By Chuck Steege. Whether planned or unplanned, retirement prior to age 65 may present an income gap until the qualifying age to receive pensions and Social Security. While stock administrators cannot offer financial planning advice, they need to know how taxation variables impact executives as they draw down company stock from a variety of accounts and compensation plans. The complexity surrounding stock-based compensation clouds the dilemma: Which funds should be drawn from to optimize the performance and minimize the tax consequences?
Analysis of Stock-Based Compensation
Depending on the type of compensation, timing and account type, company stock is subject to a wide variety of tax treatments. Since taxes matter, it’s important to consider the distinctions:
Stock Options – ISOs and Nonqualified Stock Options
Any gain from nonqualified stock options (NQOs) is considered ordinary income.
Less common option awards are Incentive Stock Options (ISOs). With proper planning, the ultimate difference between sale price and the ISO strike price may be treated as a capital gain.
Restricted stock is taxed at vesting, which makes restricted stock a favorable source of funds to bridge the retirement gap. In certain situations, it may be appropriate to consider making a section 83(b) election to notify the IRS of any decision to accelerate payment of ordinary income taxes at grant date and not vesting date.
Performance shares are taxable when they vest, making them a good source of income at retirement. One caveat: Beware of company-mandated post-vesting holding periods which may prolong the executive’s ownership requirements on performance shares.
Restricted Stock Units (RSU) and Performance Stock Units (PSU)
Both RSUs and PSUs are released to the executive only when they vest, which is often tied to tenure. They can be good sources of income at retirement because they’ve been taxed when they vest.
Stock Appreciation Rights and Phantom Stock
Stock appreciation rights (SARs) offer a bonus equal to the appreciation in the company’s stock, usually over a vesting period of several years. Phantom stock is a promise to pay a bonus equal to the value of a company’s stock or an increase in the value of the stock over a fixed period of time. These two forms of compensation are similar. As with phantom stock, the SAR is normally paid out in cash, but it could be paid in shares.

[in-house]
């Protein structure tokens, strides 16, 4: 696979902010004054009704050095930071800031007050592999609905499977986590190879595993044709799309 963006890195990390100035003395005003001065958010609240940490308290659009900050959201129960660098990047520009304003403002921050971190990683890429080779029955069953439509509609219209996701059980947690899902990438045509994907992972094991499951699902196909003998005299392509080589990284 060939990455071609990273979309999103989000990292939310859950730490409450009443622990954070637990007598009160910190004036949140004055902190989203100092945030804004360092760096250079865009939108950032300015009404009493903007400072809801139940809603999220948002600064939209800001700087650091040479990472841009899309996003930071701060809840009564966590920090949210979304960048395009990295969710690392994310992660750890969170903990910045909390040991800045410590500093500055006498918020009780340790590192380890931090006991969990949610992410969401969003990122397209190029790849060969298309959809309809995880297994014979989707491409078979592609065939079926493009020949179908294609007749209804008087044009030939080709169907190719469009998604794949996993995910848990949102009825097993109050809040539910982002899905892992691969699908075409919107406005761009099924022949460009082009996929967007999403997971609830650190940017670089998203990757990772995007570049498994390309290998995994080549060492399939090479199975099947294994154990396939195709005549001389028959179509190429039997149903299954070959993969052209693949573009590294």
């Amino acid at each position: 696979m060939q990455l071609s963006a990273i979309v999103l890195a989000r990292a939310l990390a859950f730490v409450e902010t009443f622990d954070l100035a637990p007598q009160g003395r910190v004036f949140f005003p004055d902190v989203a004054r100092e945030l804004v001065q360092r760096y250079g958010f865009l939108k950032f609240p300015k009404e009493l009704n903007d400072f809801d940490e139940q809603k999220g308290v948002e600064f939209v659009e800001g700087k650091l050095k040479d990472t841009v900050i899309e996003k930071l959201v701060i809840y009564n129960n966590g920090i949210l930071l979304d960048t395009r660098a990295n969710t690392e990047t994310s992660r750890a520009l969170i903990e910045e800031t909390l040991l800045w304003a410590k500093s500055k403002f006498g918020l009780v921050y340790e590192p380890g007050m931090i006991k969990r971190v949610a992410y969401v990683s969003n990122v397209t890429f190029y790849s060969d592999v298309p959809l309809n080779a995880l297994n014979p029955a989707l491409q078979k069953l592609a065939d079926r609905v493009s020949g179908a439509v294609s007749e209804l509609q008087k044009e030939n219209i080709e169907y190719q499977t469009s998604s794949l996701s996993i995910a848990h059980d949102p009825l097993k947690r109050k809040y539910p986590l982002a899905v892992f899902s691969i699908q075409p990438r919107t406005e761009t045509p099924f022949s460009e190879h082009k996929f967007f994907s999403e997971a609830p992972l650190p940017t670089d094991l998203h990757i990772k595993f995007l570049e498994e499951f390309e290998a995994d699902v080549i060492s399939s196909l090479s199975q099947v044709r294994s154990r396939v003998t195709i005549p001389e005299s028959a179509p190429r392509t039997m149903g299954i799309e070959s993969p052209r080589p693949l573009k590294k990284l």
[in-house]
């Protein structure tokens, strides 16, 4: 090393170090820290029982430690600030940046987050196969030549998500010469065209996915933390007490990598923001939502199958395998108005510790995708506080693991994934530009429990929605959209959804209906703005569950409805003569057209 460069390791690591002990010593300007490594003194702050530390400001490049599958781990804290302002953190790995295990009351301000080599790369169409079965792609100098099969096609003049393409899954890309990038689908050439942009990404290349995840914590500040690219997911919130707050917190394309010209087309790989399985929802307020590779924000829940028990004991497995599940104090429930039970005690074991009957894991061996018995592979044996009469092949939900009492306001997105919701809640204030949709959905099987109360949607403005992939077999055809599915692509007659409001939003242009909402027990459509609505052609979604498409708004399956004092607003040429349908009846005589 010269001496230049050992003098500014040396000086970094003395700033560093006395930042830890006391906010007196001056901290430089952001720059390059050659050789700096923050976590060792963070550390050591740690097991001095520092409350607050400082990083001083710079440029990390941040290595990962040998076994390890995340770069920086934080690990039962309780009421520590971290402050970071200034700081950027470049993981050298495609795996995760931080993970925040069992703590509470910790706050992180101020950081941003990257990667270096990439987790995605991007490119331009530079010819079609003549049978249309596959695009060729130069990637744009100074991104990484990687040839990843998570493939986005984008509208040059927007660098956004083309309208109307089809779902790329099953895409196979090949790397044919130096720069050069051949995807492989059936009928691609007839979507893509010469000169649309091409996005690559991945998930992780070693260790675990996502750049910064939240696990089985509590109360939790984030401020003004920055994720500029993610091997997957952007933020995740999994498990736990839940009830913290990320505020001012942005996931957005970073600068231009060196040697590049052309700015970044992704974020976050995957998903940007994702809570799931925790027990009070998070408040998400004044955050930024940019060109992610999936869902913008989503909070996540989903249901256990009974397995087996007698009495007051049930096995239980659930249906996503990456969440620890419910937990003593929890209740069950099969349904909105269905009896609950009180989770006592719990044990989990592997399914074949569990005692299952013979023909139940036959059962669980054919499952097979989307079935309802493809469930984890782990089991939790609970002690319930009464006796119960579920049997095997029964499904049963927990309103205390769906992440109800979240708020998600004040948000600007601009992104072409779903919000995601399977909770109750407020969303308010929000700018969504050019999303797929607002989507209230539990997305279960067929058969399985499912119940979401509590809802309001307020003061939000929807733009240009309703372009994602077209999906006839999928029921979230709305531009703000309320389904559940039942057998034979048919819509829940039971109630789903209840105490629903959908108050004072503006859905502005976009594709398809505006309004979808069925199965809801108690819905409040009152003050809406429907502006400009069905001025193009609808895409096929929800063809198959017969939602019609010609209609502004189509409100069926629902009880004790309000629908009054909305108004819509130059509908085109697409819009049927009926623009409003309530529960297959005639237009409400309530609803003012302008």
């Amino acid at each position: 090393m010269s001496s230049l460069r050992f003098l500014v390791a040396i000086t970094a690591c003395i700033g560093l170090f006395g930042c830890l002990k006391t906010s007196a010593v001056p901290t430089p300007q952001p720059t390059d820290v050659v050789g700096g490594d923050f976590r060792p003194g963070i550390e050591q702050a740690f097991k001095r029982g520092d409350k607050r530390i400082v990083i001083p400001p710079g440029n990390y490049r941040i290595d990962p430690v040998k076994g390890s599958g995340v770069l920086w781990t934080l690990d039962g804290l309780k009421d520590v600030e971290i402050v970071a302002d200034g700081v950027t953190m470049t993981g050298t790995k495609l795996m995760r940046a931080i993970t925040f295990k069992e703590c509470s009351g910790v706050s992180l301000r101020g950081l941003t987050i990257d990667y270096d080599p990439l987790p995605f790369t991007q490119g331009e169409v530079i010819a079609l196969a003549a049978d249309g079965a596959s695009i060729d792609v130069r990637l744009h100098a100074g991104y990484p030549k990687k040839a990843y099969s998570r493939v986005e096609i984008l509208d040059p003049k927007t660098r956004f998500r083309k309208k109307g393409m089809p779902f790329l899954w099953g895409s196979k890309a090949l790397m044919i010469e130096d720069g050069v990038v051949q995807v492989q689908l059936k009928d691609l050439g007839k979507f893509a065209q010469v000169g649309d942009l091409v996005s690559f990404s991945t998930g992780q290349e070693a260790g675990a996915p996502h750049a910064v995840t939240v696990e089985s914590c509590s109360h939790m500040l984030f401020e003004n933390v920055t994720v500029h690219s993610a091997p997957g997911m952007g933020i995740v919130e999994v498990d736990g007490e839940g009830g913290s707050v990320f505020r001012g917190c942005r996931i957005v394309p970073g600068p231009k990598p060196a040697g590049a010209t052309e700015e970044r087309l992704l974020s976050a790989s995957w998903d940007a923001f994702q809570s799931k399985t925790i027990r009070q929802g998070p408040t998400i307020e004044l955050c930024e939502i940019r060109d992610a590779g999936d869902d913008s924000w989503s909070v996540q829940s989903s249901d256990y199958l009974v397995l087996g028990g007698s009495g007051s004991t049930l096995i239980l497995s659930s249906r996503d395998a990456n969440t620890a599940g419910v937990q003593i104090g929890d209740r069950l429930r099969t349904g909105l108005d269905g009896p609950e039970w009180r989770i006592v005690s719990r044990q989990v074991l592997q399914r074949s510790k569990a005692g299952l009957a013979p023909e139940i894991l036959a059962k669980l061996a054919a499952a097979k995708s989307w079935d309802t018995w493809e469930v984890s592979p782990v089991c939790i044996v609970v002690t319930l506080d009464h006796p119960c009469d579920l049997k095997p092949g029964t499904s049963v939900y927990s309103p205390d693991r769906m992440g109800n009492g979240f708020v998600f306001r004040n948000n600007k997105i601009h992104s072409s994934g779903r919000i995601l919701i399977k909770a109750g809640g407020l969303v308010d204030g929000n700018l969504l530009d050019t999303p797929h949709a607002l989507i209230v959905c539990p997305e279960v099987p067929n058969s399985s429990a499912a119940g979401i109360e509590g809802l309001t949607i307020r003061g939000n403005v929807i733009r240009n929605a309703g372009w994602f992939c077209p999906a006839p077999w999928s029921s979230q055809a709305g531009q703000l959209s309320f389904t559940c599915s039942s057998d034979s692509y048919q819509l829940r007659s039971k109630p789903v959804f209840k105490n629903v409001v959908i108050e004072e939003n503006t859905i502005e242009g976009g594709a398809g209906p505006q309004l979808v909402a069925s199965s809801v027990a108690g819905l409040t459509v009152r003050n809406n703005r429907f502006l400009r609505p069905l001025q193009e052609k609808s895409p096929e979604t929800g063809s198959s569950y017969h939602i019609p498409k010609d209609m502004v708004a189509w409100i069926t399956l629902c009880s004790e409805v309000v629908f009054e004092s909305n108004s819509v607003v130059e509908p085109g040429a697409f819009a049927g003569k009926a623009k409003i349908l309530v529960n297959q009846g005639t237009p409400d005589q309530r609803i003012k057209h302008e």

In the hierarchy of assets from which to draw, it is best to withdraw the “already taxed” assets before tapping pre-tax assets such as retirement plans. Even though you cannot offer advice to participants, here are five general rules of thumb for accessing retirement income that you should understand.
- Withdraw already-taxed assets first. Restricted stock, performance shares, RSUs and PSUs are ideal for drawing down in retirement. They have already been taxed at vesting.
- Live off lowest earning assets, then higher earning ones. Lowest earning assets may not include company stock at all; more likely they include bank accounts, CDs and money market accounts.
- Leverage assets whose sales are subject to capital gains first; that will cost less in taxes than assets subject to ordinary income taxes. As an example, with proper planning following an exercise, any difference between the sale price and the ISO strike price may be treated as a capital gain.
- Live off taxable accounts first versus tax-exempt assets. Stock proceeds withdrawn from most retirement accounts will be taxed as ordinary income and should be tapped last unless required by required minimum distribution.
- Retiring executives should seek professional guidance from their accounting firm or financial advisor to develop a plan to optimize their stock-based compensation to replace earned income.
For more information, please consult our white paper, The Great Drawdown: How to Optimize Stock-Based Compensation for Planned or Unplanned Retirement.
About SFG Wealth Planning Services, Inc. SFG Wealth Planning Services, Inc., based in Philadelphia, is a national financial planning service for corporate executives. Founder Charles “Chuck” Steege, CFP®, CEP, CKA is a Financial Advisor to senior leaders of public companies. He helps executives unlock the value from their varied and complex equity awards by combining his experience as a financial planner and equity plan professional. Advisory services are offered through SFG Investment Advisors, Inc., a Registered Investment Adviser. The information provided herein is based on current tax law, which is subject to change at any time.
© 2017 SFG Wealth Planning Services, Inc., a service of SFG Investment Advisors, Inc. a Registered Investment Adviser. www.sfgadvisors.com